Bill Jensen, a longtime captain in the ski resort industry, is joining Telluride Ski and Golf Resort as both a partner and chief executive officer.
Jensen, who helmed Intrawest from 2008 through 2014 and spent 11 years as an executive with Vail Resorts, joins Telluride resort owner Chuck Horning as a partner. That ownership stake is expected to deliver stability to the resort, which has seen several management veterans — including Dave Riley and most recently Greg Pack — come and go since Horning, who has played an active role in steering the ski area, bought it in 2003.
“I wasn’t going to come here just to be the next guy,” said Jensen, describing his and his wife Cheryl’s ownership stake as “meaningful enough.” “I’m proud and happy that Chuck gave me that opportunity. My sense of it was that it wasn’t that hard for him. He knows he needed to get that stability. The staff, which is just incredible, they want security and they want certainty.”
Despite the rotation in the wheelhouse, Telluride has thrived under Horning, a West Coast commercial real estate and healthcare facility entrepreneur. In recent years, the resort company’s revenue-based lease payments to its Forest Service landlord have climbed as much as 30 percent a year. Summer and winter sales tax revenues in both Telluride and Mountain Village have set records nearly every month for the last few years.
Jensen said those trends continued last season and numbers are up for the early season as well. “This resort has a lot of momentum. Telluride is well positioned to continue to enjoy the growth it has had for the last five to 10 years.”
Horning, in a statement, said the deal with Jensen marks “a significant step towards bringing Telluride to its potential.”
“Having Bill as a partner brings depth to the ownership of this resort, and our shared interest in bringing together community and resort sustainability with a long term vision is the core purpose for our partnership,” he wrote. Horning remains a majority owner.
While many major resorts have launched redevelopment of aging hotels around base areas, Telluride has plenty of room for new hotel construction at the slopeside Mountain Village.
Jensen plans to focus on hotel development, adding as many as 1,200 new beds in the upscale Mountain Village, where the resort company owns prime parcels. Jensen he also hopes to grow air service into nearby Montrose Regional Airport, with a long-term goal of airplanes ferrying visitors into the region seven days a week all year long, not just during peak travel periods.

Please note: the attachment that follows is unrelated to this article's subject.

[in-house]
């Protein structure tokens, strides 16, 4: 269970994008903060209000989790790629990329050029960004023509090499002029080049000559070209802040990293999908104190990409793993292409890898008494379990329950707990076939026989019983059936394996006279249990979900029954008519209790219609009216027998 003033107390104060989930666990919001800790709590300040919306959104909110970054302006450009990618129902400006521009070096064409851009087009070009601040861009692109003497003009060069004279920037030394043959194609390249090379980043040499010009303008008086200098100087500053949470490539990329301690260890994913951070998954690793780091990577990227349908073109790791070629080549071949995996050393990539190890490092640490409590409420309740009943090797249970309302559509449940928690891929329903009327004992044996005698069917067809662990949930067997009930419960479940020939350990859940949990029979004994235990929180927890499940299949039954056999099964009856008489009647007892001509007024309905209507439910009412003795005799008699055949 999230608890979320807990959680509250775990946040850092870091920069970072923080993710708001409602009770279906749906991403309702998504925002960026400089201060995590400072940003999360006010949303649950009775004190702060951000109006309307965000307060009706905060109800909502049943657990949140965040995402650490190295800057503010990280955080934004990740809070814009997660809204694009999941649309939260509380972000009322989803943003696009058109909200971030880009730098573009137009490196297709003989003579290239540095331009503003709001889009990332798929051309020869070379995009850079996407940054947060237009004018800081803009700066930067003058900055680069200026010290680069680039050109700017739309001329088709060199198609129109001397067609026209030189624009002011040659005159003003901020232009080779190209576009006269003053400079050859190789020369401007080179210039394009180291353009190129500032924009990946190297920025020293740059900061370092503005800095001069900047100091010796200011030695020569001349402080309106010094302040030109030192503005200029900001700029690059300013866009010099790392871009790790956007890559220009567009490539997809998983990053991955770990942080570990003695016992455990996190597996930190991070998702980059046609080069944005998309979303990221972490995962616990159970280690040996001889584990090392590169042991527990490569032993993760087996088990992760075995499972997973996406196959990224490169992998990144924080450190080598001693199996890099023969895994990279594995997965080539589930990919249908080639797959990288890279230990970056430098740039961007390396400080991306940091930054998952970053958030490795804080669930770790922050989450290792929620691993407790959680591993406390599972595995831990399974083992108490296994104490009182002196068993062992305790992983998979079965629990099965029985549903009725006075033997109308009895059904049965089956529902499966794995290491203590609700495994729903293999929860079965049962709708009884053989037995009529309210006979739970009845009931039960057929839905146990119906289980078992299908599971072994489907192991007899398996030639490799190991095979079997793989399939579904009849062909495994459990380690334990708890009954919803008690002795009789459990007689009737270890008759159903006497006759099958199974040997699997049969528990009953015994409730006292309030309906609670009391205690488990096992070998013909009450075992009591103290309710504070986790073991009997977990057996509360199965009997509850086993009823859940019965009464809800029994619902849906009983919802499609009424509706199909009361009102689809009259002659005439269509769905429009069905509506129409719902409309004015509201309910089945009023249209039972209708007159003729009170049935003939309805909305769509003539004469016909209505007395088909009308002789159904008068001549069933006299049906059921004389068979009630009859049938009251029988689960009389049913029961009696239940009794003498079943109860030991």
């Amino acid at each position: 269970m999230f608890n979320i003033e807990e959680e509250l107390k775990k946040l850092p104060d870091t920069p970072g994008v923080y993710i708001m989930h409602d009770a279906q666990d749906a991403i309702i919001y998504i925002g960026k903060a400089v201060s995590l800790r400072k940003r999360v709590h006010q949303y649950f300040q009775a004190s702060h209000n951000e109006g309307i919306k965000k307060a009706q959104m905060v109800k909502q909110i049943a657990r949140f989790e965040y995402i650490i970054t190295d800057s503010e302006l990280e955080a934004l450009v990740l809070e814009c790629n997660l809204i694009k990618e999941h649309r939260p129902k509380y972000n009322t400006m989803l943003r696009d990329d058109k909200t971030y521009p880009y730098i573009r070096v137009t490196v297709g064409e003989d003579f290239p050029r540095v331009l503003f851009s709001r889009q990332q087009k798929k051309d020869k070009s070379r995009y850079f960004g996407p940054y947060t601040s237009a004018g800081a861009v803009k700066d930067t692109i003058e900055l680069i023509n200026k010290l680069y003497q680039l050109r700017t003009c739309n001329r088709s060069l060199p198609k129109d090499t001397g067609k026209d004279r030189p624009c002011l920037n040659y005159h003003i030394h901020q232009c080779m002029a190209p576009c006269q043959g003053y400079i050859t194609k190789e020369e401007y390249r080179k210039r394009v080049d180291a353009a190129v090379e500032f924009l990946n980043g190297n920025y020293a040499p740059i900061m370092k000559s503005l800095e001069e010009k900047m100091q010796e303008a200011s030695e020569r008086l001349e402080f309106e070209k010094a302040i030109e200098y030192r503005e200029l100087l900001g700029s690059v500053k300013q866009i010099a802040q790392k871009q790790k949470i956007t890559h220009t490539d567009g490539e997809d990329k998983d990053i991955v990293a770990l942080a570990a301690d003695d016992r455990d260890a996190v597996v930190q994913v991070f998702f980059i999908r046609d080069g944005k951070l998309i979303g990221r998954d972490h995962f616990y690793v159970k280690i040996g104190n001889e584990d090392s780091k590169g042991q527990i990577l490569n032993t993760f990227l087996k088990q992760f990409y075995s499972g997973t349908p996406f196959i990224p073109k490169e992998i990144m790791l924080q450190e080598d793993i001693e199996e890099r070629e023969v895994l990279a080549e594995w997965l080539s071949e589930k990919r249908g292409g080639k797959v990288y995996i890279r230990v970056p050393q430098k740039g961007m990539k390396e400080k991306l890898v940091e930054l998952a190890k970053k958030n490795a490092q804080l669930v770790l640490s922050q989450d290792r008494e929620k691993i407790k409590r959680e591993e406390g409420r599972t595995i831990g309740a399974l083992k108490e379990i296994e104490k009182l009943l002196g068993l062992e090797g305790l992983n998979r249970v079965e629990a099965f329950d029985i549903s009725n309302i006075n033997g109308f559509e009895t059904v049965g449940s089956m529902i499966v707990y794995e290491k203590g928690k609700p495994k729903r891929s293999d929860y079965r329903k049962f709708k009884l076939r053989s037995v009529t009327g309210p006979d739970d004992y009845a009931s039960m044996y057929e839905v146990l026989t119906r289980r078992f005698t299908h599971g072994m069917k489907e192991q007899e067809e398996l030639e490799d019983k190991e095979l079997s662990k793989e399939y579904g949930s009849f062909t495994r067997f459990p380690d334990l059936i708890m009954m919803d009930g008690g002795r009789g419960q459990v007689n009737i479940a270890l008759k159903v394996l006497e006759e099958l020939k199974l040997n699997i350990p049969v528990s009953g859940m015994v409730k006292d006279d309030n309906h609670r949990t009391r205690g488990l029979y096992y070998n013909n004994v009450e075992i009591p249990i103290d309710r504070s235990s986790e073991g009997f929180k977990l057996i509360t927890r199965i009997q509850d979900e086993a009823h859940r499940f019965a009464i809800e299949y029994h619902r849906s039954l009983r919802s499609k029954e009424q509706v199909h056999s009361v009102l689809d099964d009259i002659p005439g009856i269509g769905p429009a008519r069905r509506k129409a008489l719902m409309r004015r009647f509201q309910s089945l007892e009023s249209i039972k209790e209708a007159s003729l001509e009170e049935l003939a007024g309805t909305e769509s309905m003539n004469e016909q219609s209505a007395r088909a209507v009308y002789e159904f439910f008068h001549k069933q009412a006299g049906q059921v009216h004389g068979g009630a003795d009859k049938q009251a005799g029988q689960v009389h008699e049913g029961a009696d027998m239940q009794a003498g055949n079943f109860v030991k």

Jensen stirred the resort world earlier this year, when, free from the confinement of a CEO position at a publicly-traded resort company, he began discussing his perspective on the future of the ski industry. He divided the nation’s ski areas into segments, saying a mere 45 “uber” and “alpha” resorts were thriving with climbing revenues, 150 were clinging to status quo with flat revenues and, most disturbing, 300 resorts were barely surviving or dying with declining revenues, no investment and a lack of destination visitors,
Telluride has the potential to join the nation’s handful of “uber” resorts, he said. It’s a great ski experience, with European views and a variety of both intermediate and expert terrain. With a push on the hospitality side, Jensen sees Telluride besting its competitors Sun Valley, Deer Valley and Jackson Hole — all resorts that offer a niche, often luxury experience beyond the biggest resorts in the country.
In Telluride, Jensen is being embraced.
“We are, quite simply, elated to have Bill’s talent and charm and his commitment to community. We look forward to experiencing first-hand the vision and leadership he has shown over his illustrious career,” said Michael Martelon, the chief of the Telluride Tourism Board. “There are times when this kind of announcement becomes emotional. It’s that moving. It’s that important to us.”